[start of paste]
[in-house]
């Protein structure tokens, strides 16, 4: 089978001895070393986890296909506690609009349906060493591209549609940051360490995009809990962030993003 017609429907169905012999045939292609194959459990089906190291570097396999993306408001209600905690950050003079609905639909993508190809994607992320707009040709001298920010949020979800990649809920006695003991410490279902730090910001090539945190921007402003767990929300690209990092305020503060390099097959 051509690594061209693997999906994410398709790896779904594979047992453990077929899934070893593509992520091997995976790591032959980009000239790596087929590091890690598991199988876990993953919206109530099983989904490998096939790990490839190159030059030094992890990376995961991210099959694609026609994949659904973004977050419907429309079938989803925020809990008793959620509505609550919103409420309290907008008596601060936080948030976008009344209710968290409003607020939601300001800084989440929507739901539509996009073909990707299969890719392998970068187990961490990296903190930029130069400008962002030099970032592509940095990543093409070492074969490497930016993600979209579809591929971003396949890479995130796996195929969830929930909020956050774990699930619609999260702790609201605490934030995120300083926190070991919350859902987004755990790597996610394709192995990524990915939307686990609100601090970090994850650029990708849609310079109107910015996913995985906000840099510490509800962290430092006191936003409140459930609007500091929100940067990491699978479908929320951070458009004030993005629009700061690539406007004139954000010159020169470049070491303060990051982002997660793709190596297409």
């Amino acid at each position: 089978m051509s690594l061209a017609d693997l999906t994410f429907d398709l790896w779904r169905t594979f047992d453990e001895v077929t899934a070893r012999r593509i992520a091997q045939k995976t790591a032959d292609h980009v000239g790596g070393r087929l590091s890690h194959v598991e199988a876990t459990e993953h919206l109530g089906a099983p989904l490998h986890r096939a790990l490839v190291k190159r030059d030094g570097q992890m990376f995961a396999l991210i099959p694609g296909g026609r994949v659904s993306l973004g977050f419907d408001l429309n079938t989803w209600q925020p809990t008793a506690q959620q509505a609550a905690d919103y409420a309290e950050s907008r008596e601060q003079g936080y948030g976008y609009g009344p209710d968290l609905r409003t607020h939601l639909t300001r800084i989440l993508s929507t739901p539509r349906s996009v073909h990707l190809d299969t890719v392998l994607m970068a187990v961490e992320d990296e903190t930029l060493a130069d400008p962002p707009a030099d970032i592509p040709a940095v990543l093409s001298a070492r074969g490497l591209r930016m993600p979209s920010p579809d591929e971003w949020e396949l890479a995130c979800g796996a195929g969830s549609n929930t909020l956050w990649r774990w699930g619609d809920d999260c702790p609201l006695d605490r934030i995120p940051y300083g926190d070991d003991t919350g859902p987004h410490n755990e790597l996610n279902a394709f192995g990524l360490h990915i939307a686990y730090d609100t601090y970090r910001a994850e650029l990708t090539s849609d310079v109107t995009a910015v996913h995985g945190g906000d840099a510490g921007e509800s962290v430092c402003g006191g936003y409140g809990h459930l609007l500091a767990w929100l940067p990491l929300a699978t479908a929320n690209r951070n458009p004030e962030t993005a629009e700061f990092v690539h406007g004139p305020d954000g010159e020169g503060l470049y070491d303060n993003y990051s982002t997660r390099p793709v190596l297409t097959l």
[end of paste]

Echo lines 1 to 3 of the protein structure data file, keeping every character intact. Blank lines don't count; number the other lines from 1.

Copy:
[in-house]
């Protein structure tokens, strides 16, 4: 089978001895070393986890296909506690609009349906060493591209549609940051360490995009809990962030993003 017609429907169905012999045939292609194959459990089906190291570097396999993306408001209600905690950050003079609905639909993508190809994607992320707009040709001298920010949020979800990649809920006695003991410490279902730090910001090539945190921007402003767990929300690209990092305020503060390099097959 051509690594061209693997999906994410398709790896779904594979047992453990077929899934070893593509992520091997995976790591032959980009000239790596087929590091890690598991199988876990993953919206109530099983989904490998096939790990490839190159030059030094992890990376995961991210099959694609026609994949659904973004977050419907429309079938989803925020809990008793959620509505609550919103409420309290907008008596601060936080948030976008009344209710968290409003607020939601300001800084989440929507739901539509996009073909990707299969890719392998970068187990961490990296903190930029130069400008962002030099970032592509940095990543093409070492074969490497930016993600979209579809591929971003396949890479995130796996195929969830929930909020956050774990699930619609999260702790609201605490934030995120300083926190070991919350859902987004755990790597996610394709192995990524990915939307686990609100601090970090994850650029990708849609310079109107910015996913995985906000840099510490509800962290430092006191936003409140459930609007500091929100940067990491699978479908929320951070458009004030993005629009700061690539406007004139954000010159020169470049070491303060990051982002997660793709190596297409």
């Amino acid at each position: 089978m051509s690594l061209a017609d693997l999906t994410f429907d398709l790896w779904r169905t594979f047992d453990e001895v077929t899934a070893r012999r593509i992520a091997q045939k995976t790591a032959d292609h980009v000239g790596g070393r087929l590091s890690h194959v598991e199988a876990t459990e993953h919206l109530g089906a099983p989904l490998h986890r096939a790990l490839v190291k190159r030059d030094g570097q992890m990376f995961a396999l991210i099959p694609g296909g026609r994949v659904s993306l973004g977050f419907d408001l429309n079938t989803w209600q925020p809990t008793a506690q959620q509505a609550a905690d919103y409420a309290e950050s907008r008596e601060q003079g936080y948030g976008y609009g009344p209710d968290l609905r409003t607020h939601l639909t300001r800084i989440l993508s929507t739901p539509r349906s996009v073909h990707l190809d299969t890719v392998l994607m970068a187990v961490e992320d990296e903190t930029l060493a130069d400008p962002p707009a030099d970032i592509p040709a940095v990543l093409s001298a070492r074969g490497l591209r930016m993600p979209s920010p579809d591929e971003w949020e396949l890479a995130c979800g796996a195929g969830s549609n929930t909020l956050w990649r774990w699930g619609d809920d999260c702790p609201l006695d605490r934030i995120p940051y300083g926190d070991d003991t919350g859902p987004h410490n755990e790597l996610n279902a394709f192995g990524l360490h990915i939307a686990y730090d609100t601090y970090r910001a994850e650029l990708t090539s849609d310079v109107t995009a910015v996913h995985g945190g906000d840099a510490g921007e509800s962290v430092c402003g006191g936003y409140g809990h459930l609007l500091a767990w929100l940067p990491l929300a699978t479908a929320n690209r951070n458009p004030e962030t993005a629009e700061f990092v690539h406007g004139p305020d954000g010159e020169g503060l470049y070491d303060n993003y990051s982002t997660r390099p793709v190596l297409t097959l």